Francis Bacon was captivated by French culture from the moment he first visited Paris as a young man in the late 1920s. He would return to the capital many times in his life, and from 1946 to the early 1950s, he lived and worked in Monaco. This summer, the city hosts an exhibition exploring the artist’s relationship with France and the Riviera. Opening in July at the Grimaldi Forum and sponsored by Sotheby’s, the show will feature more than 60 Bacon paintings alongside works by artists who inspired him, including Toulouse-Lautrec, Picasso and Giacometti.


FRANCIS BACON, TRIPTYCH - STUDIES OF THE HUMAN BODY, 1970. ©THE ESTATE OF FRANCIS BACON. ALL RIGHTS RESERVED, DACS 2016. PHOTOGRAPH PRUDENCE CUMING ASSOCIATES LTD.

It was in Monaco that Bacon began to focus on painting the human form and made his first Pope portraits. Low on funds after casino losses, he was forced to paint on the raw sides of his used canvases, but he found the unprimed surfaces easier to work with; what began as a necessity became a signature approach. Martin Harrison, the show’s curator and editor of the forthcoming Francis Bacon: Catalogue Raisonné, aims to show the impact of these years with a range of examples, including the artist’s first and last paintings: Watercolour, 1929, and Study of a Bull, 1991, completed a few months before his death in 1992. “It’s never been seen before,” says Harrison of the latter work. “It’s a completely brilliant painting.” For Oliver Barker, Sotheby’s deputy chairman in Europe, the work is a “huge revelation.” It joins many other examples rarely seen by the public.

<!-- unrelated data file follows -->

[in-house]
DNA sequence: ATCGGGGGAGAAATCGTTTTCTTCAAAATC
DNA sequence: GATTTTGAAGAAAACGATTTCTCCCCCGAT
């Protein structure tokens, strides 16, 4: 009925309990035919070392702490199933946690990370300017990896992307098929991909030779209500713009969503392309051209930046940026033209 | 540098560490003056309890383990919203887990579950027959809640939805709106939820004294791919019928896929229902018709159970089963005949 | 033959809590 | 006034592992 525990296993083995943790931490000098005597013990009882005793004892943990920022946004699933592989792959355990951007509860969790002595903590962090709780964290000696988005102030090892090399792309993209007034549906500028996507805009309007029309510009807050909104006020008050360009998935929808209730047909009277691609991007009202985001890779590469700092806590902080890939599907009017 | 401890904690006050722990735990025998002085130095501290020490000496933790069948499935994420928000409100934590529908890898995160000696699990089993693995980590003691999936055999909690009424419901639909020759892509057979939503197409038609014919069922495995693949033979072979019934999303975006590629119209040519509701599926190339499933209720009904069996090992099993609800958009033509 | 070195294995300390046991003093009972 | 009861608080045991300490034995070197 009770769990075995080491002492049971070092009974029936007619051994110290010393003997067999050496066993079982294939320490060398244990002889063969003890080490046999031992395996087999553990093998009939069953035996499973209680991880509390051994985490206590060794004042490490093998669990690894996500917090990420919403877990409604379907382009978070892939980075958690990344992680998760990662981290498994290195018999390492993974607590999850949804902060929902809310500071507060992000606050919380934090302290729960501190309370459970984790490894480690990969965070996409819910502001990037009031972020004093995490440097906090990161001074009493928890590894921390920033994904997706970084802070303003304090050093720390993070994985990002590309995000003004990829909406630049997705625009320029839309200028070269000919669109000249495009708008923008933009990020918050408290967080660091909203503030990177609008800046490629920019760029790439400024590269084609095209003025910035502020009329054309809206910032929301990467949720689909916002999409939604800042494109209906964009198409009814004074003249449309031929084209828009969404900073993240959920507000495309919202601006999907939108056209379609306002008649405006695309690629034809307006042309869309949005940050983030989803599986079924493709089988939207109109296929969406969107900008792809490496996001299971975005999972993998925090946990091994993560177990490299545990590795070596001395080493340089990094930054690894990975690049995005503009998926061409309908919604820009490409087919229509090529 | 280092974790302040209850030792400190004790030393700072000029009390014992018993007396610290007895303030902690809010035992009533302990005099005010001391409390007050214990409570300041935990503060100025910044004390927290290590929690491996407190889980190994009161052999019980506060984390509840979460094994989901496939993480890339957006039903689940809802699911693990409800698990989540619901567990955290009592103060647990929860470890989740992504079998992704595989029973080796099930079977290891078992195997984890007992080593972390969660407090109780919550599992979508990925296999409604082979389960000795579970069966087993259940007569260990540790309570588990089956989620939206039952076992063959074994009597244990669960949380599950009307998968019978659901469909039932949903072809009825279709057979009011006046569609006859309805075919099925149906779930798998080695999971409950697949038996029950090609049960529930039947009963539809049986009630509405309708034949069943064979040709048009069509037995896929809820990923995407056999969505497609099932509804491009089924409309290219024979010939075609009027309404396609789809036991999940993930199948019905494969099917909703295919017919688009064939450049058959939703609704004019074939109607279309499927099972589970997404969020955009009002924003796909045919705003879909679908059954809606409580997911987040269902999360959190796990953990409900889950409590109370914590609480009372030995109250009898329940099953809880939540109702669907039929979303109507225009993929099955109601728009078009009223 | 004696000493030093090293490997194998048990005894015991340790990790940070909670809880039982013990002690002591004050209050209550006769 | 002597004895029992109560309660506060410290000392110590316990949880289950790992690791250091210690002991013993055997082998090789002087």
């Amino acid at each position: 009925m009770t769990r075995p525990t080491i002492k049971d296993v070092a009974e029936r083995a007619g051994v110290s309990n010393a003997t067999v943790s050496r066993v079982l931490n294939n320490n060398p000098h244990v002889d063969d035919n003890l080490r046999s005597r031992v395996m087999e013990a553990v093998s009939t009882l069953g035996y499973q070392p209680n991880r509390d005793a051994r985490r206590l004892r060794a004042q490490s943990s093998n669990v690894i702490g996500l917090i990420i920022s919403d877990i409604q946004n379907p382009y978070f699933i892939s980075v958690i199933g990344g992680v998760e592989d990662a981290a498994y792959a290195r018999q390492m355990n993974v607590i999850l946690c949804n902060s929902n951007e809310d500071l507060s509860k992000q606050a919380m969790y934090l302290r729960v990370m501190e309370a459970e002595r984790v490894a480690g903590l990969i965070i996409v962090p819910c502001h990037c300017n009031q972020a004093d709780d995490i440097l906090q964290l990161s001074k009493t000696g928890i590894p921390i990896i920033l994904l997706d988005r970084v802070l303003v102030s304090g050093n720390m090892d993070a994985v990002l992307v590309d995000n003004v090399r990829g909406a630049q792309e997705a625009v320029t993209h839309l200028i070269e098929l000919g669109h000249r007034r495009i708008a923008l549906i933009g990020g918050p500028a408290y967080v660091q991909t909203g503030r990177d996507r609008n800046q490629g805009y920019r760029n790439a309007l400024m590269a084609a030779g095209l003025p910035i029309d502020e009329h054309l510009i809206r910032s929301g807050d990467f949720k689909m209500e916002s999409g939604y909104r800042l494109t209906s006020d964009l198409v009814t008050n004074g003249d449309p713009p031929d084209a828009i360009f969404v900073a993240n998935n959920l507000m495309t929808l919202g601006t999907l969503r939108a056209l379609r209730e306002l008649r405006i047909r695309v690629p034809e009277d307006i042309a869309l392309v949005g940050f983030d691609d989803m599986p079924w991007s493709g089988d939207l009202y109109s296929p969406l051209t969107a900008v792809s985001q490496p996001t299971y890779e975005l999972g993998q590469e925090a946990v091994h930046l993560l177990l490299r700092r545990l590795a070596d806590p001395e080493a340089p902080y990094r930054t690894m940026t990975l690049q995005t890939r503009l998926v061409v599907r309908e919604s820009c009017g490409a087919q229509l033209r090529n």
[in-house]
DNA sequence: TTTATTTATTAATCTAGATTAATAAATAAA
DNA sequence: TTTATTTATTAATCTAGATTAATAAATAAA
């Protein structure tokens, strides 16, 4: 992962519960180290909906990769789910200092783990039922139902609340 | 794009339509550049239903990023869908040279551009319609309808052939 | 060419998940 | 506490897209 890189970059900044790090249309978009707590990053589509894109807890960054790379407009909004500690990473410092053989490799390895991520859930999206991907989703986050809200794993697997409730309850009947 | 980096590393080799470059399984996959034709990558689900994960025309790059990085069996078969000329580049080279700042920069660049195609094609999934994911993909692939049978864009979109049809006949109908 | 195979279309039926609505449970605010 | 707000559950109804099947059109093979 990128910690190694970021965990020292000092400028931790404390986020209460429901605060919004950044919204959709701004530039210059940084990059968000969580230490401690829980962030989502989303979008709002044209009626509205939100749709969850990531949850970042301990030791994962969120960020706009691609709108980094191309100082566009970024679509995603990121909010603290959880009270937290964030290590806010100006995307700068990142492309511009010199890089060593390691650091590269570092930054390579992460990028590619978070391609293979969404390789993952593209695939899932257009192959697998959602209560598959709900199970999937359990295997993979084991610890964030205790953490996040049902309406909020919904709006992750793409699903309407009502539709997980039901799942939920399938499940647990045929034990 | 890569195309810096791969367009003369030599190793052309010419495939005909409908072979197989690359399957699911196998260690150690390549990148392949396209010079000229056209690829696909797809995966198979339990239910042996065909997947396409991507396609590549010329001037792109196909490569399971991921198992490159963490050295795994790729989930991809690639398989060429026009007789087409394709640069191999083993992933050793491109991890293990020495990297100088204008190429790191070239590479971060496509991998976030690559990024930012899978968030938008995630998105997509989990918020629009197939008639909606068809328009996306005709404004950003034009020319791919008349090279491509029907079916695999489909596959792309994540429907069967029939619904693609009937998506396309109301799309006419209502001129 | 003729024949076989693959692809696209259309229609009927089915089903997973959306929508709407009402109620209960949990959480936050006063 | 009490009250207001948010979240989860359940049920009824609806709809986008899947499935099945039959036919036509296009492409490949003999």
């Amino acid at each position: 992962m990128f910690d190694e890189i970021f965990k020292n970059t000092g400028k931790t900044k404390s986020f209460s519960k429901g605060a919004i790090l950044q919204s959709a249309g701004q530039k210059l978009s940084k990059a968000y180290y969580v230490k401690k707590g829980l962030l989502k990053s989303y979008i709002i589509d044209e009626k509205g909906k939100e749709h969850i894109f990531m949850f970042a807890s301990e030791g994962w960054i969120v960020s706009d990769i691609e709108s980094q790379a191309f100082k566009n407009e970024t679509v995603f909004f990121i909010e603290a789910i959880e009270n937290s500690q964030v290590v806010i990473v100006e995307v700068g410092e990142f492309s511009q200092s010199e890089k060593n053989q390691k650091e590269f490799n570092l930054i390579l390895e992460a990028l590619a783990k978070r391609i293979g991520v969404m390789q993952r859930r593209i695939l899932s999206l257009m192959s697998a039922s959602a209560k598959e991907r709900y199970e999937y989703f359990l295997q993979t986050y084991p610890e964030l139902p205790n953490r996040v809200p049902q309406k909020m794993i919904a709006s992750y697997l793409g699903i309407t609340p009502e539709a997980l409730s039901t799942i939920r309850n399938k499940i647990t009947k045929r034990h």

Francis Bacon: Monaco and French Culture, Grimaldi Forum Monaco, 2 July–4 September.


LEAD IMAGE: FRANCIS BACON, PORTRAIT OF A MAN WALKING DOWN THE STEPS, 1972. ©THE ESTATE OF FRANCIS BACON. ALL RIGHTS RESERVED, DACS 2016. PHOTOGRAPH PRUDENCE CUMING ASSOCIATES LTD.